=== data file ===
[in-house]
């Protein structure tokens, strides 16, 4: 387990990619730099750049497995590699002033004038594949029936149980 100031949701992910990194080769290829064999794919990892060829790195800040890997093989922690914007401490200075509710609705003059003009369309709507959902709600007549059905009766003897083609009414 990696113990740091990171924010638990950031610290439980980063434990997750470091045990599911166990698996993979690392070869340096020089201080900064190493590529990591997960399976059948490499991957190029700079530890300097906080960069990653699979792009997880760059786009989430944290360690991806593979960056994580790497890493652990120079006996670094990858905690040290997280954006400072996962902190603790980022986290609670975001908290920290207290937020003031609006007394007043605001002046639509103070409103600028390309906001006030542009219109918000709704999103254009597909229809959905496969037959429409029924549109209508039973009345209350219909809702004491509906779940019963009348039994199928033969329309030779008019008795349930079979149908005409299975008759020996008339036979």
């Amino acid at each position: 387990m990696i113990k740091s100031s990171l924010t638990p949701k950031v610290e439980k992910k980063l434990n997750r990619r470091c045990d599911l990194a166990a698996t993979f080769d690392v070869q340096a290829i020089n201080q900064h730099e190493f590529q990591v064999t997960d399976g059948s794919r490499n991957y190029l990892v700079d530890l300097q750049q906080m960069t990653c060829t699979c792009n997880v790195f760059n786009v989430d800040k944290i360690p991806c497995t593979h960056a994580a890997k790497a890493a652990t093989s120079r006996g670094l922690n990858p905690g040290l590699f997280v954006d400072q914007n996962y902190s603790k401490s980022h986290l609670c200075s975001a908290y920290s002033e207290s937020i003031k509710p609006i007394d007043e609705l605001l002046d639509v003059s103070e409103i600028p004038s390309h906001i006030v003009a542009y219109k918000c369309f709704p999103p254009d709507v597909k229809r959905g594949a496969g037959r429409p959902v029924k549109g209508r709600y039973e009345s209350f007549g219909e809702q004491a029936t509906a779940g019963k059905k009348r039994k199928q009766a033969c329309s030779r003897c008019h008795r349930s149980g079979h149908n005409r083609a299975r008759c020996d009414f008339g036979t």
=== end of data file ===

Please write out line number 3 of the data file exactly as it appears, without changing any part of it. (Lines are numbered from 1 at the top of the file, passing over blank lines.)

């Amino acid at each position: 387990m990696i113990k740091s100031s990171l924010t638990p949701k950031v610290e439980k992910k980063l434990n997750r990619r470091c045990d599911l990194a166990a698996t993979f080769d690392v070869q340096a290829i020089n201080q900064h730099e190493f590529q990591v064999t997960d399976g059948s794919r490499n991957y190029l990892v700079d530890l300097q750049q906080m960069t990653c060829t699979c792009n997880v790195f760059n786009v989430d800040k944290i360690p991806c497995t593979h960056a994580a890997k790497a890493a652990t093989s120079r006996g670094l922690n990858p905690g040290l590699f997280v954006d400072q914007n996962y902190s603790k401490s980022h986290l609670c200075s975001a908290y920290s002033e207290s937020i003031k509710p609006i007394d007043e609705l605001l002046d639509v003059s103070e409103i600028p004038s390309h906001i006030v003009a542009y219109k918000c369309f709704p999103p254009d709507v597909k229809r959905g594949a496969g037959r429409p959902v029924k549109g209508r709600y039973e009345s209350f007549g219909e809702q004491a029936t509906a779940g019963k059905k009348r039994k199928q009766a033969c329309s030779r003897c008019h008795r349930s149980g079979h149908n005409r083609a299975r008759c020996d009414f008339g036979t």